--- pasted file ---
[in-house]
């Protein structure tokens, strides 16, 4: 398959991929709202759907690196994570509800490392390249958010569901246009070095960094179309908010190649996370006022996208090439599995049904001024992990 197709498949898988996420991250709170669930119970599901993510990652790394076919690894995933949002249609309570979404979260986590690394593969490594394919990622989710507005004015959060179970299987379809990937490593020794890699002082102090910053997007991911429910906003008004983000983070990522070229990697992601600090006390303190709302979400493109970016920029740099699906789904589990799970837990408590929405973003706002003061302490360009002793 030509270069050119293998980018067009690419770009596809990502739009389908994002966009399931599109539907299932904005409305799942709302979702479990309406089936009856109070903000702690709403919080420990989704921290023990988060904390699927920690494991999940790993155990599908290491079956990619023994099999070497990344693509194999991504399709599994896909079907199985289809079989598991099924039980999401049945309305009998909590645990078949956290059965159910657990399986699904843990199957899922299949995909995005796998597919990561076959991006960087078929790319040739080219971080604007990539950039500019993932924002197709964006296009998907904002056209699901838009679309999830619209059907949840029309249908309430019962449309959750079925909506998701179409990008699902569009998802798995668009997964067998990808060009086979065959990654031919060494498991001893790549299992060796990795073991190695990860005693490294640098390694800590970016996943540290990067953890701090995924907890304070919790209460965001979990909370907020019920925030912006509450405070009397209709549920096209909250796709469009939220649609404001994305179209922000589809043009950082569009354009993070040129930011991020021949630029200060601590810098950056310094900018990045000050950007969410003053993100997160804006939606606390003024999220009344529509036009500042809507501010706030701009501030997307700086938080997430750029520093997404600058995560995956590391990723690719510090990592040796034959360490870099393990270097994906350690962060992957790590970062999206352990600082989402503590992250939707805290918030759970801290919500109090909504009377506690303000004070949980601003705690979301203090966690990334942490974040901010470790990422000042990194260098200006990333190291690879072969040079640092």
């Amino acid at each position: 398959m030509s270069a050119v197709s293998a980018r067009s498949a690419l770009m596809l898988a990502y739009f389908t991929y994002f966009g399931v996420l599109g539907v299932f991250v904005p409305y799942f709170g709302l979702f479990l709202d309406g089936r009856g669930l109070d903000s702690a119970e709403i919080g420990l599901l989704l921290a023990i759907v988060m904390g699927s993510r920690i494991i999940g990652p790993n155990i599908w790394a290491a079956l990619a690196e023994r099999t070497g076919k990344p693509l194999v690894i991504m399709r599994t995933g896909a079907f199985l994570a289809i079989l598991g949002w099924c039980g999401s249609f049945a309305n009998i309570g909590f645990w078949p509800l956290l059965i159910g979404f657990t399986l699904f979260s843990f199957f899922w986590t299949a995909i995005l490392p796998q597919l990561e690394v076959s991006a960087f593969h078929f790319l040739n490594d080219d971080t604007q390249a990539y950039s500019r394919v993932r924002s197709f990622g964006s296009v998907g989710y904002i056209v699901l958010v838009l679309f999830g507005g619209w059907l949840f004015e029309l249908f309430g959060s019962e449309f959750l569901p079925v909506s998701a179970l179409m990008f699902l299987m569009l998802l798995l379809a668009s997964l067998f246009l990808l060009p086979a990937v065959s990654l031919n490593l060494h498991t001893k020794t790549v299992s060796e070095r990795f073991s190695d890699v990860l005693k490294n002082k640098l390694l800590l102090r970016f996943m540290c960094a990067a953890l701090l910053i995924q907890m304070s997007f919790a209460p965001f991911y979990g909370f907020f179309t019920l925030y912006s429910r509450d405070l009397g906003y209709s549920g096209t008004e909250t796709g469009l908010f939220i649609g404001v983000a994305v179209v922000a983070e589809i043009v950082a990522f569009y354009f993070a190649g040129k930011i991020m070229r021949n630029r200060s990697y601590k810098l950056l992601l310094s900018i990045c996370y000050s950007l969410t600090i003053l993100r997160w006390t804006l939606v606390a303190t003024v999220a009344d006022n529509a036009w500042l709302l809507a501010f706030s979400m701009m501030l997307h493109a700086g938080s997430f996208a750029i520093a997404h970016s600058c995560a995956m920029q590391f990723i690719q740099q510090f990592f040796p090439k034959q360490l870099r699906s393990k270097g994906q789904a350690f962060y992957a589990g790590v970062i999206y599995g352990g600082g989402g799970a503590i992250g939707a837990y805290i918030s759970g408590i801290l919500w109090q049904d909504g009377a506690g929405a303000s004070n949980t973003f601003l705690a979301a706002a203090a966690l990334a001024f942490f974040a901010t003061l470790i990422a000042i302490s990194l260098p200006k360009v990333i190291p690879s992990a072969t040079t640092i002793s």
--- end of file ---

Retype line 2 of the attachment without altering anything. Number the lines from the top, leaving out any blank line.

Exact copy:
């Protein structure tokens, strides 16, 4: 398959991929709202759907690196994570509800490392390249958010569901246009070095960094179309908010190649996370006022996208090439599995049904001024992990 197709498949898988996420991250709170669930119970599901993510990652790394076919690894995933949002249609309570979404979260986590690394593969490594394919990622989710507005004015959060179970299987379809990937490593020794890699002082102090910053997007991911429910906003008004983000983070990522070229990697992601600090006390303190709302979400493109970016920029740099699906789904589990799970837990408590929405973003706002003061302490360009002793 030509270069050119293998980018067009690419770009596809990502739009389908994002966009399931599109539907299932904005409305799942709302979702479990309406089936009856109070903000702690709403919080420990989704921290023990988060904390699927920690494991999940790993155990599908290491079956990619023994099999070497990344693509194999991504399709599994896909079907199985289809079989598991099924039980999401049945309305009998909590645990078949956290059965159910657990399986699904843990199957899922299949995909995005796998597919990561076959991006960087078929790319040739080219971080604007990539950039500019993932924002197709964006296009998907904002056209699901838009679309999830619209059907949840029309249908309430019962449309959750079925909506998701179409990008699902569009998802798995668009997964067998990808060009086979065959990654031919060494498991001893790549299992060796990795073991190695990860005693490294640098390694800590970016996943540290990067953890701090995924907890304070919790209460965001979990909370907020019920925030912006509450405070009397209709549920096209909250796709469009939220649609404001994305179209922000589809043009950082569009354009993070040129930011991020021949630029200060601590810098950056310094900018990045000050950007969410003053993100997160804006939606606390003024999220009344529509036009500042809507501010706030701009501030997307700086938080997430750029520093997404600058995560995956590391990723690719510090990592040796034959360490870099393990270097994906350690962060992957790590970062999206352990600082989402503590992250939707805290918030759970801290919500109090909504009377506690303000004070949980601003705690979301203090966690990334942490974040901010470790990422000042990194260098200006990333190291690879072969040079640092």